Youth Speaks 2020

Update on the regional inter-school public speaking competition

For the last six years, the four local Rotary Clubs, Folkestone, Channel, Romney Marsh and Hythe have organised this inter-school public-speaking competition as part of their involvement with young people. Every year, the competition improves in quality and this year, hosted by Brockhill Performing Arts College and in the presence of Doug Wade, the Hythe Town Mayor, the teams were even more impressive. The quality of presentation of very complex issues was, and this is not an exaggeration, often breathtaking. The event superbly demonstrated the huge potential latent in our young people.

First, the range of topics chosen for discussion was extremely interesting. Then the confident organisation and delivery of every team was most impressive.
In the Intermediate section, Brockhill Performing Arts College challenged our responses to the social issues of sexuality and gender, and the Marsh Academy surgically explored what comprised the greatness in Great Britain. The Folkestone Grammar School for Girls exposed the media to a critical exploration of a celebrity culture and its malign power.

The Senior teams were equally adventurous. Brockhill fielded two teams, one with a fascinating consideration of the social advantages and moral dangers implicit in modern techniques of genetic modification.  The other team surveyed the complexities of male mental health, interestingly presented by a female speaker!  The Girls’ Grammar School coolly and cogently considered the complexities of proportional representation.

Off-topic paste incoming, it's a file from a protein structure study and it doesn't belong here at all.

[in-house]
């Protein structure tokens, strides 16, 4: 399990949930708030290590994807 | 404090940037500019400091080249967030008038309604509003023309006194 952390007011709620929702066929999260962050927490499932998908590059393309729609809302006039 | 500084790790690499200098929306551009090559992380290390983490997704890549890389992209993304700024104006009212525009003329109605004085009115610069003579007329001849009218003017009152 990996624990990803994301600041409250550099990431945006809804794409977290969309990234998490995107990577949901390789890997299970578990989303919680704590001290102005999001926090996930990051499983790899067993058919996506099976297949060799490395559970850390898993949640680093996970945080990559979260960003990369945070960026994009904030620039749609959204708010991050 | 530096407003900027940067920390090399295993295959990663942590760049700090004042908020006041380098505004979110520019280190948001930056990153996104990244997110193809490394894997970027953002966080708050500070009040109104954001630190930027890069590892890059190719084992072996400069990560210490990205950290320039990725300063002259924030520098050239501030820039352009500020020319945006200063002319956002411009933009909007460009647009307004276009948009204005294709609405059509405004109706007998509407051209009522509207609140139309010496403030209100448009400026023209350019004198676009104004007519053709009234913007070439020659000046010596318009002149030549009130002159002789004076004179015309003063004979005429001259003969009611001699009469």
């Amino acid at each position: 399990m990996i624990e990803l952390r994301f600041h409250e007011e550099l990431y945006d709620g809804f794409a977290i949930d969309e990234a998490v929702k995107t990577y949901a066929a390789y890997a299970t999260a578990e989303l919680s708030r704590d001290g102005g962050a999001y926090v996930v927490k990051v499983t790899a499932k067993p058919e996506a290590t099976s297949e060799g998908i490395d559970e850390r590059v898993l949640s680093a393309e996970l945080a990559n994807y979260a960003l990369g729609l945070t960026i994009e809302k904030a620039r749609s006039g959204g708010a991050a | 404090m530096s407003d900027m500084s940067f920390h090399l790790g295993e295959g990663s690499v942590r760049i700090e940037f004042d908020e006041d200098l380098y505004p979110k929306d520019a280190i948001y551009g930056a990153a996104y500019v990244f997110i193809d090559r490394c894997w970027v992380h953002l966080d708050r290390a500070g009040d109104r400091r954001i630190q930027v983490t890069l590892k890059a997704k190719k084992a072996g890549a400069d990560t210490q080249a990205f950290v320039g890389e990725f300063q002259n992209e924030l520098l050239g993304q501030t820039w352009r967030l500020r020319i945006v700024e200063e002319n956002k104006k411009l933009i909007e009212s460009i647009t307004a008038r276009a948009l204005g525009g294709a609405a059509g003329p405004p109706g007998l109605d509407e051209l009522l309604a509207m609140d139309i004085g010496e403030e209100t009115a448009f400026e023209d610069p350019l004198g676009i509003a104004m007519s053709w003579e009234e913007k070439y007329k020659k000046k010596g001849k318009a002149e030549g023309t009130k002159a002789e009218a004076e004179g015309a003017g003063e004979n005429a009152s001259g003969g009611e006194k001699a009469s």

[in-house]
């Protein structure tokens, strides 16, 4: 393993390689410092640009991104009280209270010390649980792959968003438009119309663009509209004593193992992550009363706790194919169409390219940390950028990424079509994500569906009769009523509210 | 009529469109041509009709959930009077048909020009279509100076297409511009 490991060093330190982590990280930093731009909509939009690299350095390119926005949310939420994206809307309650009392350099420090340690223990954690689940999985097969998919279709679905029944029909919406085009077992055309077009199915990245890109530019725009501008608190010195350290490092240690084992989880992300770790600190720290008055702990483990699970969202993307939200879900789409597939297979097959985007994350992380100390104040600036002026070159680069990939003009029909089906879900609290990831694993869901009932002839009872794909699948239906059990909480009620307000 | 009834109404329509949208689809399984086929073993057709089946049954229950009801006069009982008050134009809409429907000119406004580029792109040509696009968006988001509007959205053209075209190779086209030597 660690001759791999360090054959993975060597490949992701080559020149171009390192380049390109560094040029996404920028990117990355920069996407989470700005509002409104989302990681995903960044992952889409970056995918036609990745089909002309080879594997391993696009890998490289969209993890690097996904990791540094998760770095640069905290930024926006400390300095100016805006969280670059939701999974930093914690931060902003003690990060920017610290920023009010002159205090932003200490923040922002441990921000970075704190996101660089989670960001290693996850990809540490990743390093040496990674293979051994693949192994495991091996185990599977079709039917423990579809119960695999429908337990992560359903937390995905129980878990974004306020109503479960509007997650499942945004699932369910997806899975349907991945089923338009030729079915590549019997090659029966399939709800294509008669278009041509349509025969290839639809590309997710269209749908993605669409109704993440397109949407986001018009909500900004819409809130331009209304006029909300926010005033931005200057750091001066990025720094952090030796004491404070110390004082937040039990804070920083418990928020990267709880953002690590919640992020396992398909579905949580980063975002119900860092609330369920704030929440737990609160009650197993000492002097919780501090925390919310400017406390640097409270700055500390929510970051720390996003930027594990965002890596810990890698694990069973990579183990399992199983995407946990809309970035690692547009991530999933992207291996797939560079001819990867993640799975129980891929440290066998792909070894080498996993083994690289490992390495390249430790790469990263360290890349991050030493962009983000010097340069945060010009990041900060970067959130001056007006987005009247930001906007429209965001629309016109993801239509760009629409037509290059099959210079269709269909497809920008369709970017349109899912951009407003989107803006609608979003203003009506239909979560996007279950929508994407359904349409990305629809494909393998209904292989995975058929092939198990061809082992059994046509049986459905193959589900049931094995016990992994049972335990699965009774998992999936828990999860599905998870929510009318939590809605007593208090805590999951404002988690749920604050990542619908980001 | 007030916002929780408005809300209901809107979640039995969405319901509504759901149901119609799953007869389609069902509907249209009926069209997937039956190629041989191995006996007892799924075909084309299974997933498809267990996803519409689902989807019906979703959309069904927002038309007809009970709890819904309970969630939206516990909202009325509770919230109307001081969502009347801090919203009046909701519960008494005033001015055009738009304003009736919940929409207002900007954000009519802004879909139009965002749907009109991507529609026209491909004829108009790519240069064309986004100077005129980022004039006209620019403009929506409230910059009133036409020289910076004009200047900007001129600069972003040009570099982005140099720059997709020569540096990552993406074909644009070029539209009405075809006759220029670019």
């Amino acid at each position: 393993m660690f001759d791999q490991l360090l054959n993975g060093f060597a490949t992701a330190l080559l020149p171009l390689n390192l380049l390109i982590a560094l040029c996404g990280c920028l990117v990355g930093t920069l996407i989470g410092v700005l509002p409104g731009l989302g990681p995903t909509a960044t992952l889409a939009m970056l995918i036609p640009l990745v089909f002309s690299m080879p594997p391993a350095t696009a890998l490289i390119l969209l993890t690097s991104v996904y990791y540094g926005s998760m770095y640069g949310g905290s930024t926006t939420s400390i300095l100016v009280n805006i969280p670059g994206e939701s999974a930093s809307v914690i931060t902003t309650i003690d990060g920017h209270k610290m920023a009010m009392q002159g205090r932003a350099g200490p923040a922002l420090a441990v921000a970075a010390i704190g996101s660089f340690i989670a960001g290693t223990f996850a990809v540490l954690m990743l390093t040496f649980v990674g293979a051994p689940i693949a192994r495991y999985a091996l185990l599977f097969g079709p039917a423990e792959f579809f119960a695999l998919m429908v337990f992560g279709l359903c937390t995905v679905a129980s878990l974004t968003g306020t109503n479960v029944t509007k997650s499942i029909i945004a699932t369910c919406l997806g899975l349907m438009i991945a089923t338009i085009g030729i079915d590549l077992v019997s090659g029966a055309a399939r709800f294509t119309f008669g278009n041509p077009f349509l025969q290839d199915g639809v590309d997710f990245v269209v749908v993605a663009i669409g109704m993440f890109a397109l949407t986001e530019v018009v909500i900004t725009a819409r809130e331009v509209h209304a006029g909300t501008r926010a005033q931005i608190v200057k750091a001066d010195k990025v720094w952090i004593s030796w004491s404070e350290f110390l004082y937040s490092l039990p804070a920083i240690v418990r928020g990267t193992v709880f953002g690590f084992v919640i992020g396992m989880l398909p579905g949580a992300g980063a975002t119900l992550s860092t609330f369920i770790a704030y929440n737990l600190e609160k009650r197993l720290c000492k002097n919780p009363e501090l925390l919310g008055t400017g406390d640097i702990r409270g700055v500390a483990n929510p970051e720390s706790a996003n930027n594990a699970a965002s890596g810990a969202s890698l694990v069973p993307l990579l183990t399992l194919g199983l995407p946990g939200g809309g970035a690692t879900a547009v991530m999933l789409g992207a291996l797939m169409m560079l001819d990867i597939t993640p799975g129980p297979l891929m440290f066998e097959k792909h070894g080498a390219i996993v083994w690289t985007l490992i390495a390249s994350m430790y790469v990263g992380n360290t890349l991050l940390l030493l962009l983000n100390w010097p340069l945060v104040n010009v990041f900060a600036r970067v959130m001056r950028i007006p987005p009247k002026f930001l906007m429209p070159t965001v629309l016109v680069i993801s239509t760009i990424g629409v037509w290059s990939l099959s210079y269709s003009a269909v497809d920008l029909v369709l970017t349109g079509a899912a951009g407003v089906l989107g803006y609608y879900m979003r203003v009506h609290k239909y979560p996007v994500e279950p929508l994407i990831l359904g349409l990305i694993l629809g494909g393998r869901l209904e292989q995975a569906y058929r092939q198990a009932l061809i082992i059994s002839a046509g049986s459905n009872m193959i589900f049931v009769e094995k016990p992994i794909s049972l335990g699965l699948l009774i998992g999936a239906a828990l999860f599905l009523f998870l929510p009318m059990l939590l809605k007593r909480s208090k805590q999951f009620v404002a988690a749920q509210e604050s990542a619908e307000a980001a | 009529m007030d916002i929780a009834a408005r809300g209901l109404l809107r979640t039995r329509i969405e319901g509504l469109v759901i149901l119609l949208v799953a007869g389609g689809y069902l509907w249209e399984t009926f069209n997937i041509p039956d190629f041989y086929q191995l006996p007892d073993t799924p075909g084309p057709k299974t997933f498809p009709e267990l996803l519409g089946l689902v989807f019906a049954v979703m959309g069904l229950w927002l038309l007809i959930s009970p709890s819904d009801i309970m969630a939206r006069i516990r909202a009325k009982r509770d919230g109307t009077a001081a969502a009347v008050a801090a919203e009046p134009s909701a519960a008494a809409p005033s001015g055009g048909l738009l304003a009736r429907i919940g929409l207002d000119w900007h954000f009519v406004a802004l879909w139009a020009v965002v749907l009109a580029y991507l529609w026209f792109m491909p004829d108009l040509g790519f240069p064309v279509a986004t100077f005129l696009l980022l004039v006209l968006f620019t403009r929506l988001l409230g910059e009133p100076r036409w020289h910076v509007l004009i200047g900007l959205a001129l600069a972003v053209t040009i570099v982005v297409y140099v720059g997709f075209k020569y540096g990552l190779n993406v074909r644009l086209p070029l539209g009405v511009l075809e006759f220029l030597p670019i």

The final contributing school was the Harvey Grammar School who, with a degree of stylish verve, thrashed out two somewhat cryptic titles, ‘Progression over Ignorance’ which was about racial attitudes, and, perhaps my favourite title, ‘Would you like the small, medium or large?’  I expected a discussion on, perhaps coffee, but found myself enmeshed in a discussion on, again, genetic modification. 

Such was the bare bones of the afternoon, but the reality was a wonderful two  hours of  mature consideration of really important issues conducted in an atmosphere of keen but friendly competition. All the involved teams were deserved winners (there were no losers) and represented themselves and their schools superbly. Each presented their case with commitment and skill and responded extremely effectively to some acute questioning from representatives of the audience. 

But the competition, perhaps sadly, had to have two declared winners who move on to the regional level of competition. So, by very fine margins, the winner of the Intermediate Competition was the Folkestone Grammar School for Girls with the Marsh Academy second.

In the Senior Competition, again first, was the Girls’ Grammar School and second, Brockhill Performing Arts College.

However, it almost seems wrong to separate the winners because such was the closeness of the result in each section, every participant contributed to the success of the afternoon. The organising Rotary clubs also were winners. It was a huge pleasure to be part of such a valuable and pleasant experience.

I hope that all the team members enjoyed and benefited from the experience and learnt a lot about confidence and voice projection. Above all, I hope they had some awareness of the pleasure they all gave to the audience.